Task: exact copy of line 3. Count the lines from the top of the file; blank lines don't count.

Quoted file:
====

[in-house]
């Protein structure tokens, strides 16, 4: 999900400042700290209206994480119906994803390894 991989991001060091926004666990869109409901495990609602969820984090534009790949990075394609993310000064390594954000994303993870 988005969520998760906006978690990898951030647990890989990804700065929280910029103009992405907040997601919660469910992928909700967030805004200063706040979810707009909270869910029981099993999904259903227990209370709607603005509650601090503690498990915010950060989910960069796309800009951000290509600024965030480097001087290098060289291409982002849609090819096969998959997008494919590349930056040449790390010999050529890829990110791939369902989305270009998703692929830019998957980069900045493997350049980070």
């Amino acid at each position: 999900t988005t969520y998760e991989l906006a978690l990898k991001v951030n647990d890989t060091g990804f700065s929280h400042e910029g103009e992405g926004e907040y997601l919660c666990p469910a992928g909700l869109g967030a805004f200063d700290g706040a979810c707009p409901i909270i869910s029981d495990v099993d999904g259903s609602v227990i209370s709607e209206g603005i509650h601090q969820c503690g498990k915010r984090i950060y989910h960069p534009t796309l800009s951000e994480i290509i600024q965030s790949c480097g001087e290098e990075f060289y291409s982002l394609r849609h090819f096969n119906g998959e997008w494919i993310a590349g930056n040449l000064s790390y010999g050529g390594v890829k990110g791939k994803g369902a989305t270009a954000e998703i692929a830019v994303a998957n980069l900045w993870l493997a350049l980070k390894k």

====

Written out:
């Amino acid at each position: 999900t988005t969520y998760e991989l906006a978690l990898k991001v951030n647990d890989t060091g990804f700065s929280h400042e910029g103009e992405g926004e907040y997601l919660c666990p469910a992928g909700l869109g967030a805004f200063d700290g706040a979810c707009p409901i909270i869910s029981d495990v099993d999904g259903s609602v227990i209370s709607e209206g603005i509650h601090q969820c503690g498990k915010r984090i950060y989910h960069p534009t796309l800009s951000e994480i290509i600024q965030s790949c480097g001087e290098e990075f060289y291409s982002l394609r849609h090819f096969n119906g998959e997008w494919i993310a590349g930056n040449l000064s790390y010999g050529g390594v890829k990110g791939k994803g369902a989305t270009a954000e998703i692929a830019v994303a998957n980069l900045w993870l493997a350049l980070k390894k």